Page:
Susan: I really hope that there is imagery that they were not expecting to walk away with. I hope they walk away with a different way of looking at the narrative of black history. That is a very high expectation so I don’t know if it will happen. But I hope there will be some moments that people will have wide eyes and ask “What is happening right now?” There are a lot of moments like that that happened for us throughout the process. There were moments like that that would happen while the actors were blocking things out and we would just fall out laughing because it was so outrageous. A lot of that stuff has been kept in because it was so funny in a very shocking way. And again, not like Seth McFarlane shocking, but in a way that just makes you go “wait. What? People don’t do that!” It’s not in a way that’s intended to offend people but in a way that is more of an opening up of possibilities and the joy that comes from those opened up possibilities.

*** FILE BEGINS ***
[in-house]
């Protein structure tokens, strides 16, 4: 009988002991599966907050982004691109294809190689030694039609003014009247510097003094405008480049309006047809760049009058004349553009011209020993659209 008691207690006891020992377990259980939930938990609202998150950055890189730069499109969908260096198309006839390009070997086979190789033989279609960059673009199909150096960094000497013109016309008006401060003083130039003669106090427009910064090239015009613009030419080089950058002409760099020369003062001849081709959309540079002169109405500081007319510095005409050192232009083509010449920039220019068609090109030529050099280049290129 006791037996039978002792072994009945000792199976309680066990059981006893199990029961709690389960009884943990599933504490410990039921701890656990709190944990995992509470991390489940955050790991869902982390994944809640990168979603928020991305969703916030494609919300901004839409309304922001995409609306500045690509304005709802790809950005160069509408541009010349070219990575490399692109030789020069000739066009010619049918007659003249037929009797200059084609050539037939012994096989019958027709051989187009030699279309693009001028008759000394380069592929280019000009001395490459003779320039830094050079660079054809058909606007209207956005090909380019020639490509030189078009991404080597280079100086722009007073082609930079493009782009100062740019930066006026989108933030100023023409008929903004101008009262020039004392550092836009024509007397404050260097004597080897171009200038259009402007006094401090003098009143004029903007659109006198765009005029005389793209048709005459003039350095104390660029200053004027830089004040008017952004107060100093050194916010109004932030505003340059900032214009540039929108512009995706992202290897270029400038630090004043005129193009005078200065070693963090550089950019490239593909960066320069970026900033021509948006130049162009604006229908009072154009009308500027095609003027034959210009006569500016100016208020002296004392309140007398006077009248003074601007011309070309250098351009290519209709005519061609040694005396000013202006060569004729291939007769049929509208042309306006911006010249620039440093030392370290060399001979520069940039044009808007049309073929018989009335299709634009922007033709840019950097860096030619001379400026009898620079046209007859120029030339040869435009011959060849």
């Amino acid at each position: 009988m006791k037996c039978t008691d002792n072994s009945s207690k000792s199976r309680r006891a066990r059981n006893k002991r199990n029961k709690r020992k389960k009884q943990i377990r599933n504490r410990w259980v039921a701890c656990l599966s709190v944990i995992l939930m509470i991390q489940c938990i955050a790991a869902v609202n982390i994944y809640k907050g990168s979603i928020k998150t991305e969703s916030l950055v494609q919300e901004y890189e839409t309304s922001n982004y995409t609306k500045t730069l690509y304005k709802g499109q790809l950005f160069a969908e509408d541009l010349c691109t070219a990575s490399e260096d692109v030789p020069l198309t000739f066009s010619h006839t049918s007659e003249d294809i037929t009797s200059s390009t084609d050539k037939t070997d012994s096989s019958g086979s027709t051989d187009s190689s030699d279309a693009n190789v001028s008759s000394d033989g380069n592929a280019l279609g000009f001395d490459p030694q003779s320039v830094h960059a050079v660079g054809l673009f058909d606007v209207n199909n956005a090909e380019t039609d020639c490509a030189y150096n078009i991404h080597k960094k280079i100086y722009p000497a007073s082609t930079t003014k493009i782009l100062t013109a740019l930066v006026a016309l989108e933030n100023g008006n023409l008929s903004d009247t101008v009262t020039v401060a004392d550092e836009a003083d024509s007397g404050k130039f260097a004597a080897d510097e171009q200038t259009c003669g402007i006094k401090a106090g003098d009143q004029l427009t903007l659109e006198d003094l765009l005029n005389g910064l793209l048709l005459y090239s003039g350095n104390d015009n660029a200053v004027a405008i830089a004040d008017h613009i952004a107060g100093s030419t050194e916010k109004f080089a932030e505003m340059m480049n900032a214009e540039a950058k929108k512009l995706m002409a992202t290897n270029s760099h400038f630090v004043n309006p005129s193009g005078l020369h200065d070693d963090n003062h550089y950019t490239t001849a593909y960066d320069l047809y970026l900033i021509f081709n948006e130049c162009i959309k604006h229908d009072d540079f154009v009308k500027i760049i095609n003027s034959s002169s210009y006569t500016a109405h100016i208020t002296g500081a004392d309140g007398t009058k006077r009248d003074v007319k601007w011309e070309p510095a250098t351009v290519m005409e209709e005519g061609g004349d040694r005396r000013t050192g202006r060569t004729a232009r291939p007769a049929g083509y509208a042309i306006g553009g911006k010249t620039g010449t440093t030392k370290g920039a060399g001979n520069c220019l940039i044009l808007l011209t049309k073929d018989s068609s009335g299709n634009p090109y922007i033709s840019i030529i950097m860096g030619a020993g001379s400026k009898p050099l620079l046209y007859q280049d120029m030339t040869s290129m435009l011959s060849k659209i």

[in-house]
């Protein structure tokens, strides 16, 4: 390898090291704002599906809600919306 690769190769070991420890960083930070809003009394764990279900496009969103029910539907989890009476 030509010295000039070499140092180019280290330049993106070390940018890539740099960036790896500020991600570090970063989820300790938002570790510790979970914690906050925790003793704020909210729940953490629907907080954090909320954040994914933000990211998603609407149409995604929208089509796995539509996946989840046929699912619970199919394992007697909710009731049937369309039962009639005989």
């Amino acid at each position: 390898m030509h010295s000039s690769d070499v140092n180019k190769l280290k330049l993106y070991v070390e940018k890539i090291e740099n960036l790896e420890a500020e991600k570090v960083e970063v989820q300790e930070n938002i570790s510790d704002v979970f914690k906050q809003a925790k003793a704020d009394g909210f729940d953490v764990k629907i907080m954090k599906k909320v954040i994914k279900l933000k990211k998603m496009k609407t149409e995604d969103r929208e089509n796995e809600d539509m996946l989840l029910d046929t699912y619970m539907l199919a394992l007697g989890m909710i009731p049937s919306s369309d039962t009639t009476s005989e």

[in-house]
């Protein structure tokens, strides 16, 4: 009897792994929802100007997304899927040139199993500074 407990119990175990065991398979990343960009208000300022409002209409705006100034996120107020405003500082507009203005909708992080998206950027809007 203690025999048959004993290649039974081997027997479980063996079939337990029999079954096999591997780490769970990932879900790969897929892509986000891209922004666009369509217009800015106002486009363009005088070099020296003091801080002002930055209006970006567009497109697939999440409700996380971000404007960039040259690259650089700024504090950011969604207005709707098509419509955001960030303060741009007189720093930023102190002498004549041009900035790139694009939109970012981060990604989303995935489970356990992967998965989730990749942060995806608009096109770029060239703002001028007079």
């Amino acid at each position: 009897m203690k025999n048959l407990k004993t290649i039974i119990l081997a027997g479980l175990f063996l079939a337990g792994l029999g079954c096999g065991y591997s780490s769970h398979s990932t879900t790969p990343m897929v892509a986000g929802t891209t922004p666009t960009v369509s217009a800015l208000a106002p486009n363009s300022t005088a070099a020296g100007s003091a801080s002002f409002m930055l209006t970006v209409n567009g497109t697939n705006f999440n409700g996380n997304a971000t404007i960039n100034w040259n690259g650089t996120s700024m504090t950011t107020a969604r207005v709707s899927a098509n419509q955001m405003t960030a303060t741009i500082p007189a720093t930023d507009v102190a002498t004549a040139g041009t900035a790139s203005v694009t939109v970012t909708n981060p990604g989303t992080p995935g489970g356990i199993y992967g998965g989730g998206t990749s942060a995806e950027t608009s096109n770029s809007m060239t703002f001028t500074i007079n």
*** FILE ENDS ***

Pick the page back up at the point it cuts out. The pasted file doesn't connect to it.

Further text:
Why should people come and see Harry and The Thief?
Susan: As always, I like to say that you have to come see the actors. They’re just wonderful. I can’t say that enough. I say that about all of the shows that I work on, but they have worked so hard. They have surprised me so much in a really wonderful way with what they have come up with, the commitment they have made to each other, and the telling of this story. The play is phenomenal. People need to come see this play that Sigrid has written.
Harry and the Thief plays through April 10, 2016 at Strand Theater Company currently in residence at St. Mark’s Lutheran Church— 1900 St. Paul Street in Baltimore, MD. Tickets can be purchased at the door or in advance online.